Thursday, December 1, 2011

Which Rich Tax Tack?








He may be one of the richest guys you've never heard of.

Nick Hanauer earned over $6 billion when he sold one of his start-up tech firms to Microsoft in 2007.  He's a venture capitalist in Seattle who's co-founded the True Patriot Network with Eric Liu, a former speechwriter for President Bill Clinton.

It's easy for conservatives to write off True Patriot Network and its "progressive patriotism" shtick as a liberal think tank in right-wing clothing.  But having Hanauer write an op-ed piece for the strictly-business Bloomberg.com should be compelling, if for nothing else but the sheer irony.

After all, Hanauer writes a provocative commentary in the official blue-blood One Percenter's online stock market bible eliciting an appeal to the masses for raising taxes on Bloomberg's readership base.  His curious assertion is that America's One Percenters aren't as good at creating jobs as our middle class is.  In other words, it's not the millionaires who deserve tax breaks, but the rest of us, since we're the ones upon whom our economy lives or dies.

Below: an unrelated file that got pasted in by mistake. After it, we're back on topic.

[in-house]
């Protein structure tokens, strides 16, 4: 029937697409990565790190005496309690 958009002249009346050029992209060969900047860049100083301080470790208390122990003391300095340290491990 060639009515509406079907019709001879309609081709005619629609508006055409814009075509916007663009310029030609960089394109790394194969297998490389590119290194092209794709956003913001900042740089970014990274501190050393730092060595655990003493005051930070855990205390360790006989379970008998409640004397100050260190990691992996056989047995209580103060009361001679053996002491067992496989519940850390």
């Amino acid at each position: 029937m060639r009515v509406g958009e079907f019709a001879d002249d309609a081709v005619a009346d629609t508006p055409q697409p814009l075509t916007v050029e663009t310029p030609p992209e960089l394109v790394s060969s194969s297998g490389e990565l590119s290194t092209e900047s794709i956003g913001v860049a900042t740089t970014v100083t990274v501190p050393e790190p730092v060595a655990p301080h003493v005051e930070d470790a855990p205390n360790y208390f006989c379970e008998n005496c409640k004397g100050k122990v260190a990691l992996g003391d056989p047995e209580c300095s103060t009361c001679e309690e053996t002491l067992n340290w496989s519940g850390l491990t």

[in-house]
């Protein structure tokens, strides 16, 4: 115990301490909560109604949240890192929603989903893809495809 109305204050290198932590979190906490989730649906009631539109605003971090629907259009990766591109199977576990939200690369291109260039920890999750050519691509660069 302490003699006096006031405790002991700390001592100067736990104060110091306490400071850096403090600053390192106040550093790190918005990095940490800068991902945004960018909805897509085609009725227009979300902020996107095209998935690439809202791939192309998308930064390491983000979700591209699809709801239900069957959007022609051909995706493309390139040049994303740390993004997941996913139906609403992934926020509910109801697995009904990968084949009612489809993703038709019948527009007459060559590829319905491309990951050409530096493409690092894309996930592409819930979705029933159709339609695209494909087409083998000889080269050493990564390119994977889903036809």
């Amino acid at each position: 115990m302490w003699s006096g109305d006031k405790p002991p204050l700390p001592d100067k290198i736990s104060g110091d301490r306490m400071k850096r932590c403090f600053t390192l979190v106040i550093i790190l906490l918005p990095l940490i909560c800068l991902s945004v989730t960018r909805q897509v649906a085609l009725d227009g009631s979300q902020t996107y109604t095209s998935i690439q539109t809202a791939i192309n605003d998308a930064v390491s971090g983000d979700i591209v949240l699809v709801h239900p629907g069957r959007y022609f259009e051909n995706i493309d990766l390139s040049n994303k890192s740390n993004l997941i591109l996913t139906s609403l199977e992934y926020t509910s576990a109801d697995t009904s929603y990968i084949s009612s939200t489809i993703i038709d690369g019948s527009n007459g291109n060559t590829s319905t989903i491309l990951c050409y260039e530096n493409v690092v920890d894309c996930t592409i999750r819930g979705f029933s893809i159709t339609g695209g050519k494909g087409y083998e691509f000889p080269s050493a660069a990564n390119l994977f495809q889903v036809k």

It's All in the Math

Consider, he suggests, the storied purchasing power we like to imagine One Percenters enjoy.  Apart from the large homes and private planes rich people buy, most of them don't contribute much more to our economy than average folks.  Mostly because there are much fewer of them than there are of us.

Think of it as a matter of volume spending.  When the rich exercise their lavish purchasing power on a $2,000 suit while the rest of us can only spend $400, their ability to do so is actually less significant than when many more poorer Americans spend less money individually purchasing more suits collectively. 

Which benefits America most:  when one person buys a $5 million house, or when 100,000 people each purchase a $120,000 house?  Or, when one rich person spends $100,000 on a car, isn't that less important to our economy than when 100,000 middle class drivers spend $25,000?

To the extent that America's consumer-driven society needs people with spending power, logic dictates that having more people with enough to afford a satisfactory standard of living is better than having only a few people being able to afford a luxurious lifestyle.

Where Do Jobs Come From?